Although born in Massachusetts, Oliver Scofield did much of his growing up in Jackson Hole, Wyoming with Grand Teton and Yellowstone National Parks practically in his backyard. In high school, he worked on the Teton’s Jenny Lake ferry and did trail and conservation work in the Park. He imagined working for the National Park Service someday.

But first, he ventured the distance back east to the University of Vermont’s Rubenstein School as an “undecided” major. He chose Parks, Recreation and Tourism (PRT) – what better program to learn more about his passion, the national parks? He was especially fortunate to have Professor Robert Manning, who spent much of his career conducting research in the national parks, as his academic advisor.

As a high school champion long distance runner, Oliver also found a good fit with UVM’s Division I cross country and track and field teams.

“I wanted the experience of being well away from home,” said Oliver. “It was pretty cool to learn concepts in my PRT classes in Vermont and then see those concepts at work in the Wyoming national parks when I went back home.”

Oliver enjoyed the Rubenstein School community and its core curriculum that all undergraduates in the School follow during their four years. “I got into the senior year core courses and suddenly realized I had gotten to know all my classmates,” he shared. “You don’t get that at other institutions.”

In the Resort Management and Marketing course taught by Senior Lecturer David Kaufman, Oliver took advantage of the required internship during a fall semester. He learned the basics of hotel management, marketing, and operation at the Courtyard by Marriot in Burlington.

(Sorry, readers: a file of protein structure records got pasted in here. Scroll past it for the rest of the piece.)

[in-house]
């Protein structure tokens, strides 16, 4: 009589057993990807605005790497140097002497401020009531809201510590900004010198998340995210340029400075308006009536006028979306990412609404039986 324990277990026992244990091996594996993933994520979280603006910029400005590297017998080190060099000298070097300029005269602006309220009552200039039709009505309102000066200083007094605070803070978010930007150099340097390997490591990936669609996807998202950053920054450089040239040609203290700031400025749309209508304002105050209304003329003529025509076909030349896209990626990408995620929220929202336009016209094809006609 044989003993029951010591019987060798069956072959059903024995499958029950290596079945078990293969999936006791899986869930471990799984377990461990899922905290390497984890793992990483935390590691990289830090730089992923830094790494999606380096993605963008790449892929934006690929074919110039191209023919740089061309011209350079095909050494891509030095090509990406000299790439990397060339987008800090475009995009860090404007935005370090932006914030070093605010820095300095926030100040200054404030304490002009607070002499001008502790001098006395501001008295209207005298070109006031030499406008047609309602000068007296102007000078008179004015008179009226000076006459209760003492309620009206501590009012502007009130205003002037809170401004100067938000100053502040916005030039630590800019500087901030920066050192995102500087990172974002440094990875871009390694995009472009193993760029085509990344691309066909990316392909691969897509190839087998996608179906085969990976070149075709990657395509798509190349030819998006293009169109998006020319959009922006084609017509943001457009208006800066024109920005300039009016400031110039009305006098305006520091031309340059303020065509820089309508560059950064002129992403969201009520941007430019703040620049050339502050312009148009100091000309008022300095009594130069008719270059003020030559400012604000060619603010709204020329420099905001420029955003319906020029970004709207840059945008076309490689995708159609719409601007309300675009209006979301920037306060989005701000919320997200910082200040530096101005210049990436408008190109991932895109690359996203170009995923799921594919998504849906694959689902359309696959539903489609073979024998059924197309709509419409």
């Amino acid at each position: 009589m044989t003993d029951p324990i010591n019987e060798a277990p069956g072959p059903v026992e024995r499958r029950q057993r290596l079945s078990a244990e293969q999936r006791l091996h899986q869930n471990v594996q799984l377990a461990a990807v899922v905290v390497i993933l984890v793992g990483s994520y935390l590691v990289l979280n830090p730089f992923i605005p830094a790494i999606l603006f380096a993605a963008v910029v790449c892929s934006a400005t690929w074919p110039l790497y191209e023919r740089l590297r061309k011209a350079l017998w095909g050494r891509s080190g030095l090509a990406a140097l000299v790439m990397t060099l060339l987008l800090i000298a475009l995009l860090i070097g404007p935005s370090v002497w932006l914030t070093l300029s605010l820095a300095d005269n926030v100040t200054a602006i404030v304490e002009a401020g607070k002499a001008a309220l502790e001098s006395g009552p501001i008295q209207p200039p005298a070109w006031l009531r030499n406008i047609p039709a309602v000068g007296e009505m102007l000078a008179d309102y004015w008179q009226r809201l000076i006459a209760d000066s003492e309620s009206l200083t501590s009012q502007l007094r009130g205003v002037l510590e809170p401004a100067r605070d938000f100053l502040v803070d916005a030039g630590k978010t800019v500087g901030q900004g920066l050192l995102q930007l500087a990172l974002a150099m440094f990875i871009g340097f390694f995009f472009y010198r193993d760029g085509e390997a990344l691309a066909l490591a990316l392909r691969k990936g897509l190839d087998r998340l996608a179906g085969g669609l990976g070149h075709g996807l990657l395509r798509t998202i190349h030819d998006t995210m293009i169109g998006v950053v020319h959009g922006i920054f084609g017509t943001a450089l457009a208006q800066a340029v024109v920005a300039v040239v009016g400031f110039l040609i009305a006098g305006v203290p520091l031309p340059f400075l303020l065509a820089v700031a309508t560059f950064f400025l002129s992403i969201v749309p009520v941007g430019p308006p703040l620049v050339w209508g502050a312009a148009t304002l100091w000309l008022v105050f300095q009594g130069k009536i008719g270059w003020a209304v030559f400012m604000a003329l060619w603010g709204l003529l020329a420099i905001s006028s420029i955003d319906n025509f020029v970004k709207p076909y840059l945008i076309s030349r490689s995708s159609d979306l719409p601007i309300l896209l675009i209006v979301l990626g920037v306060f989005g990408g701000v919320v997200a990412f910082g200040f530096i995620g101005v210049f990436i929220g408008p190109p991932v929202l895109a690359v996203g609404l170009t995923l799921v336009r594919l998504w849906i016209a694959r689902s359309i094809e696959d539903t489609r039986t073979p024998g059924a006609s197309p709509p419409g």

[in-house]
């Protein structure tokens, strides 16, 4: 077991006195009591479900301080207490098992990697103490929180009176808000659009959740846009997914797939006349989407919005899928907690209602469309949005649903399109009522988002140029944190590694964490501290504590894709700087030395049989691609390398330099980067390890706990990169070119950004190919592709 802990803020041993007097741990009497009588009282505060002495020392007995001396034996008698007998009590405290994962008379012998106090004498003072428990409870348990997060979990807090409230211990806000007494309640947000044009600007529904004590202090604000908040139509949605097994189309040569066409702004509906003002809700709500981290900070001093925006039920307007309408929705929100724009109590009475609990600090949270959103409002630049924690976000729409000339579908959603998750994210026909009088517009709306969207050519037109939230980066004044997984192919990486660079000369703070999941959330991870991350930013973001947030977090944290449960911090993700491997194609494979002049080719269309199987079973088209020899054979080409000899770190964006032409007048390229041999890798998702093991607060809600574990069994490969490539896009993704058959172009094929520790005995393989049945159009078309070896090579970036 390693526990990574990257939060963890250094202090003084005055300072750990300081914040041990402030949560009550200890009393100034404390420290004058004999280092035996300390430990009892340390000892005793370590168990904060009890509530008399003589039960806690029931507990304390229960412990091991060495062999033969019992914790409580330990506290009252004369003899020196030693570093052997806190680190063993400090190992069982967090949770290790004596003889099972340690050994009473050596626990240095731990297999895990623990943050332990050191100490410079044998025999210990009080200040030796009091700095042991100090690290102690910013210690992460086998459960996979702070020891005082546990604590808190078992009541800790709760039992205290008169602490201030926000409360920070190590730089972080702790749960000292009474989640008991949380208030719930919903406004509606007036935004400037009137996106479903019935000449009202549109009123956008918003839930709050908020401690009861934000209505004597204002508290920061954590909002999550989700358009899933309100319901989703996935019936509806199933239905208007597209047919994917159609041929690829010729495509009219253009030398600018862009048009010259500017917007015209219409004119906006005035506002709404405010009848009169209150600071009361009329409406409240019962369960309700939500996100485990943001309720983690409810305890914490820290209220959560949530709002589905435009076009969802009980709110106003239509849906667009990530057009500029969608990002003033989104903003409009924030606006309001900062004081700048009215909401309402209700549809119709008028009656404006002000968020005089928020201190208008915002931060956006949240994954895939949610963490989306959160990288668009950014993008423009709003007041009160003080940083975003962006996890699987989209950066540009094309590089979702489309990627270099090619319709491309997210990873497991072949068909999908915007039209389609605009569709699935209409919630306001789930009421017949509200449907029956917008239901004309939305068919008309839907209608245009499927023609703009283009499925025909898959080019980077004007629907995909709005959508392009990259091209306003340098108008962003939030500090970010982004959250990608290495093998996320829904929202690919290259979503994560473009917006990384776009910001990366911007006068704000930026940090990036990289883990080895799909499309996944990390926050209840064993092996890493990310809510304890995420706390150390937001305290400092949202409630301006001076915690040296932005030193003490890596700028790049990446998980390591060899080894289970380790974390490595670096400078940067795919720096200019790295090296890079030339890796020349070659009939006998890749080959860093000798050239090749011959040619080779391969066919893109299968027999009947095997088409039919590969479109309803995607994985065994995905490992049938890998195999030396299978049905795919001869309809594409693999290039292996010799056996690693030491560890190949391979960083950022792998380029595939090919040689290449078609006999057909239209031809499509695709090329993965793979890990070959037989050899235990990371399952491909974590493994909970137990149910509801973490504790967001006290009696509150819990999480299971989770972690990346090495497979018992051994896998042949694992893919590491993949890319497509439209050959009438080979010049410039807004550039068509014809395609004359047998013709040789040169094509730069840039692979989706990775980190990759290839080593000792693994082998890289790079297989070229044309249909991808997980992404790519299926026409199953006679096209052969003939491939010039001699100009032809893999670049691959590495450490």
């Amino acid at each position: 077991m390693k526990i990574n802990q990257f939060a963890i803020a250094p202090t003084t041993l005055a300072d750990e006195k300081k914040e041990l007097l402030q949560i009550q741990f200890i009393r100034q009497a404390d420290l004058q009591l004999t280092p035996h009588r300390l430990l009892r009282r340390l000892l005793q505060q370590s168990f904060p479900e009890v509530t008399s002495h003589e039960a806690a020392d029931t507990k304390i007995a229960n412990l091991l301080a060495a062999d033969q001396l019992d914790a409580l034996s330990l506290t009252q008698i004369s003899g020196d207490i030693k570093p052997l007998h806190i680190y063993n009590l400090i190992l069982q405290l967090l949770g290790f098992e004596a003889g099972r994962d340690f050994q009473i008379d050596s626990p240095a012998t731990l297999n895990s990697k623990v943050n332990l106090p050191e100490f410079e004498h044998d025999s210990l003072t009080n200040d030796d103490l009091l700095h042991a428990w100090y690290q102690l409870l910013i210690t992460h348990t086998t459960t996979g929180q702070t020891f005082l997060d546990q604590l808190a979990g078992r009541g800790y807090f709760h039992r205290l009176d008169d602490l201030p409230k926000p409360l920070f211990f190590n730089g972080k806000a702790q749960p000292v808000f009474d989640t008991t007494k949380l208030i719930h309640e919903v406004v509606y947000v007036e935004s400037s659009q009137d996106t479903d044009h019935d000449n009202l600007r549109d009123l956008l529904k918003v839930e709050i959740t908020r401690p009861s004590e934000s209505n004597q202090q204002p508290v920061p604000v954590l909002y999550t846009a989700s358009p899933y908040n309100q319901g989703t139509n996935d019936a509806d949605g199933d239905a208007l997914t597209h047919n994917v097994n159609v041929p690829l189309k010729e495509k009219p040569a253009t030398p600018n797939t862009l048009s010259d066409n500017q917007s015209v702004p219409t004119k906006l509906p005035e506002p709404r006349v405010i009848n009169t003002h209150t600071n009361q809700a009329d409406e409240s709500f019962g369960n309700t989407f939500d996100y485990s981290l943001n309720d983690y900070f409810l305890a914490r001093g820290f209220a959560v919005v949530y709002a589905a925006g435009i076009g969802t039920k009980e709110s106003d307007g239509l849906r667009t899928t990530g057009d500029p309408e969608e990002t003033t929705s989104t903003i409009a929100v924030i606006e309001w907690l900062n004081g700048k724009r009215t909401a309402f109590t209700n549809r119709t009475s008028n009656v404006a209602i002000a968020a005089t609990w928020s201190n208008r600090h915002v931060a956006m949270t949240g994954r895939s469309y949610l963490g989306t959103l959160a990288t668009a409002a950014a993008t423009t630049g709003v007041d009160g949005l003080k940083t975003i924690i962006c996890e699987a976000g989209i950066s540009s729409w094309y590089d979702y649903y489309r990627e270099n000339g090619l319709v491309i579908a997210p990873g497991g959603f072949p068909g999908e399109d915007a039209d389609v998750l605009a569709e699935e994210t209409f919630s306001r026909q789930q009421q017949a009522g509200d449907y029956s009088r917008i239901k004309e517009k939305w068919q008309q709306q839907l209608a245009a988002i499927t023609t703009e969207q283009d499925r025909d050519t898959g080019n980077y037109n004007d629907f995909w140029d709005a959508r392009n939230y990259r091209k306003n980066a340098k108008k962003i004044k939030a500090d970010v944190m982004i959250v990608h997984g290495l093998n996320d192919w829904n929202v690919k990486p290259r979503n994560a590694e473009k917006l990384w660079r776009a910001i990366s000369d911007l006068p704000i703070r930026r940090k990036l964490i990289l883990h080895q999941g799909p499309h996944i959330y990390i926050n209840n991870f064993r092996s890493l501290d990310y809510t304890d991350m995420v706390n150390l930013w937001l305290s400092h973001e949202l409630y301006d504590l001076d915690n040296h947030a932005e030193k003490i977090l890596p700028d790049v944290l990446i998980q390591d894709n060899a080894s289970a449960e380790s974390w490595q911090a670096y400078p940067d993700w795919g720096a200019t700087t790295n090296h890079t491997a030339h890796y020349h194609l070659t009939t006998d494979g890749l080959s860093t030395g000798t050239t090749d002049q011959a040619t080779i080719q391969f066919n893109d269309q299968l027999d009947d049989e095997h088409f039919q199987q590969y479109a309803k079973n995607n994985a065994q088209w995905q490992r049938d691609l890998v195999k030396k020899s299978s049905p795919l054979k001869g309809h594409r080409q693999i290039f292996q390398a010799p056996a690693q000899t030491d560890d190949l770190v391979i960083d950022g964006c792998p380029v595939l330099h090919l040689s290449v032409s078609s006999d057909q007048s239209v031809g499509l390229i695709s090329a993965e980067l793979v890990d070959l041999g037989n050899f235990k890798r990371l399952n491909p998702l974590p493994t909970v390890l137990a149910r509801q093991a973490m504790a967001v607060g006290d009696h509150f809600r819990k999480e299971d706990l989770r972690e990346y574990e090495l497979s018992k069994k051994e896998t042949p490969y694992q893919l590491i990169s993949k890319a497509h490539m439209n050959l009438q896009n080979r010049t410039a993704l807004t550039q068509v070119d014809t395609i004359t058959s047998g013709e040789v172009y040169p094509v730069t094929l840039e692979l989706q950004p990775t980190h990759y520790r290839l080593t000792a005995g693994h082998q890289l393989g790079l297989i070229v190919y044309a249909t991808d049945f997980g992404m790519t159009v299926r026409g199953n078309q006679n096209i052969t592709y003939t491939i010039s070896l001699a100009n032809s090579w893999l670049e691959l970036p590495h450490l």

He also continued to spend his summers working for Jenny Lake Boating, Inc. in Grand Teton National Park. During his last summer at the Park, his growing GIS expertise, as a minor in Geospatial Technologies in the Rubenstein School, qualified him to work as a cartographic technician on the Park’s geospatial support team.

Oliver mapped and analyzed irrigation ditches remaining in the Park from abandoned ranches and acted as the local GPS expert for a glacier monitoring project. He worked in the field and office with GIS and glacier specialists and other National Park Service staff to monitor recession of glaciers in the Tetons and in Yellowstone.

As a UVM athlete, Oliver ran on the cross country team and specialized in the 3000 and 5000 meter races in indoor and outdoor track and field. Known as “the fast five,” the team of Aaron Anderstrom (’16), Fletcher Hazlehurst (’16), Dan Moroney (’16), Thomas O’Leary (’16), and Oliver (’16) lived and practiced together each day. They became one of the best groups of distance runners to compete at UVM.

Oliver made All New England Outdoor and was on the America East Conference Academic Honor Roll and the America East Conference Academic Commissioner’s Honor Roll. 

As successful in the classroom as on the track, Oliver earned the Rubenstein School Junior Year Dean’s Book Award for Parks, Recreation and Tourism and as a senior, won the Academic Achievement Award for the program.

An experienced hiker and backpacker with wilderness first aid certification, Oliver plans to travel for a year after graduation and visit family, friends, and, of course, parks. “I would like to be a backcountry ranger in Grand Teton National Park,” he said, “but I want to look at other places to get a better idea of where I would like to work.”


Rubenstein School
Oliver Scofield works with ranger on glacier at Grand Teton National Park.
Oliver Scofield (in blue coat) works with a backcountry ranger at Grand Teton National Park to take GPS coordinates on a glacier.